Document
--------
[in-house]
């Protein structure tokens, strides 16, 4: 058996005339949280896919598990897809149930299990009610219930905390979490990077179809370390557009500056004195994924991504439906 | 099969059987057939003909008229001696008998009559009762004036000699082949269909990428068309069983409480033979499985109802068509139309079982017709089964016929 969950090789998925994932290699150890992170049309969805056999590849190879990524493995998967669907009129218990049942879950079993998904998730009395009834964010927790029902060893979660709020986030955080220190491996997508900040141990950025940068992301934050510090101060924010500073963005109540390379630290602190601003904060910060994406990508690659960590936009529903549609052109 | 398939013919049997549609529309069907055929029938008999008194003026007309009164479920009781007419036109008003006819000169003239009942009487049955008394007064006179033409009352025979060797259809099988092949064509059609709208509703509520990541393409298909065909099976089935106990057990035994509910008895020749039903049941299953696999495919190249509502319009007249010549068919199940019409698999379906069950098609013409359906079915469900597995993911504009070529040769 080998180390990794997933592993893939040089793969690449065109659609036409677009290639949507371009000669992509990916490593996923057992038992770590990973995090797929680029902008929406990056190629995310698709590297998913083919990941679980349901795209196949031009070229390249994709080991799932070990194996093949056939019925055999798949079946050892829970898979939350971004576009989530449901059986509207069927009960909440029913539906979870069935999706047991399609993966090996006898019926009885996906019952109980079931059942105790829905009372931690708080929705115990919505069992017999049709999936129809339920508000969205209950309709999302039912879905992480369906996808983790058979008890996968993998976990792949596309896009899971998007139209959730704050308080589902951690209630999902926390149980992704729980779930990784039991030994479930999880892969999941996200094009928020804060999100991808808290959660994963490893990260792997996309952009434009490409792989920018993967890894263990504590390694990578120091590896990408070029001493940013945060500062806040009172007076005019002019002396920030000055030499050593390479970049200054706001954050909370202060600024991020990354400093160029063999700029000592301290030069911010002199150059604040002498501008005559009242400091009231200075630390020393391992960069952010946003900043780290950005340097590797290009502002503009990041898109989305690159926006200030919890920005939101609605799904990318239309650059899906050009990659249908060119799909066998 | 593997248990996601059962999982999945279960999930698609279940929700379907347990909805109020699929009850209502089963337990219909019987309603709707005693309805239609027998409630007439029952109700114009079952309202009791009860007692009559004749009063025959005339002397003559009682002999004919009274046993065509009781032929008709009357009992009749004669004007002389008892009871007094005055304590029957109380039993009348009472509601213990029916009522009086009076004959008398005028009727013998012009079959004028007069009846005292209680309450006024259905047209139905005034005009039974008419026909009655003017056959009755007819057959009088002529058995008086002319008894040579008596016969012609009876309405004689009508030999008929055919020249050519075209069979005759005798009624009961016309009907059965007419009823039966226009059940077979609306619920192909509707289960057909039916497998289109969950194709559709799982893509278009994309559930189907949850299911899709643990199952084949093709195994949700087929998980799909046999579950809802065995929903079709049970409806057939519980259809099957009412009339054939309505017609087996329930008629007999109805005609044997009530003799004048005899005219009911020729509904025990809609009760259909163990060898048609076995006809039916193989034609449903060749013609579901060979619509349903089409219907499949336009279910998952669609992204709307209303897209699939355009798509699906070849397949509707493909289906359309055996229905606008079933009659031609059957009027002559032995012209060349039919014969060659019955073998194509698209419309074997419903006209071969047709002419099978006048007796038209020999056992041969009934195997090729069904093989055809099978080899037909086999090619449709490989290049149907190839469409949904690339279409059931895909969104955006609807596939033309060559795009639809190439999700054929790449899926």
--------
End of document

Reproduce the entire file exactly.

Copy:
[in-house]
């Protein structure tokens, strides 16, 4: 058996005339949280896919598990897809149930299990009610219930905390979490990077179809370390557009500056004195994924991504439906 | 099969059987057939003909008229001696008998009559009762004036000699082949269909990428068309069983409480033979499985109802068509139309079982017709089964016929 969950090789998925994932290699150890992170049309969805056999590849190879990524493995998967669907009129218990049942879950079993998904998730009395009834964010927790029902060893979660709020986030955080220190491996997508900040141990950025940068992301934050510090101060924010500073963005109540390379630290602190601003904060910060994406990508690659960590936009529903549609052109 | 398939013919049997549609529309069907055929029938008999008194003026007309009164479920009781007419036109008003006819000169003239009942009487049955008394007064006179033409009352025979060797259809099988092949064509059609709208509703509520990541393409298909065909099976089935106990057990035994509910008895020749039903049941299953696999495919190249509502319009007249010549068919199940019409698999379906069950098609013409359906079915469900597995993911504009070529040769 080998180390990794997933592993893939040089793969690449065109659609036409677009290639949507371009000669992509990916490593996923057992038992770590990973995090797929680029902008929406990056190629995310698709590297998913083919990941679980349901795209196949031009070229390249994709080991799932070990194996093949056939019925055999798949079946050892829970898979939350971004576009989530449901059986509207069927009960909440029913539906979870069935999706047991399609993966090996006898019926009885996906019952109980079931059942105790829905009372931690708080929705115990919505069992017999049709999936129809339920508000969205209950309709999302039912879905992480369906996808983790058979008890996968993998976990792949596309896009899971998007139209959730704050308080589902951690209630999902926390149980992704729980779930990784039991030994479930999880892969999941996200094009928020804060999100991808808290959660994963490893990260792997996309952009434009490409792989920018993967890894263990504590390694990578120091590896990408070029001493940013945060500062806040009172007076005019002019002396920030000055030499050593390479970049200054706001954050909370202060600024991020990354400093160029063999700029000592301290030069911010002199150059604040002498501008005559009242400091009231200075630390020393391992960069952010946003900043780290950005340097590797290009502002503009990041898109989305690159926006200030919890920005939101609605799904990318239309650059899906050009990659249908060119799909066998 | 593997248990996601059962999982999945279960999930698609279940929700379907347990909805109020699929009850209502089963337990219909019987309603709707005693309805239609027998409630007439029952109700114009079952309202009791009860007692009559004749009063025959005339002397003559009682002999004919009274046993065509009781032929008709009357009992009749004669004007002389008892009871007094005055304590029957109380039993009348009472509601213990029916009522009086009076004959008398005028009727013998012009079959004028007069009846005292209680309450006024259905047209139905005034005009039974008419026909009655003017056959009755007819057959009088002529058995008086002319008894040579008596016969012609009876309405004689009508030999008929055919020249050519075209069979005759005798009624009961016309009907059965007419009823039966226009059940077979609306619920192909509707289960057909039916497998289109969950194709559709799982893509278009994309559930189907949850299911899709643990199952084949093709195994949700087929998980799909046999579950809802065995929903079709049970409806057939519980259809099957009412009339054939309505017609087996329930008629007999109805005609044997009530003799004048005899005219009911020729509904025990809609009760259909163990060898048609076995006809039916193989034609449903060749013609579901060979619509349903089409219907499949336009279910998952669609992204709307209303897209699939355009798509699906070849397949509707493909289906359309055996229905606008079933009659031609059957009027002559032995012209060349039919014969060659019955073998194509698209419309074997419903006209071969047709002419099978006048007796038209020999056992041969009934195997090729069904093989055809099978080899037909086999090619449709490989290049149907190839469409949904690339279409059931895909969104955006609807596939033309060559795009639809190439999700054929790449899926």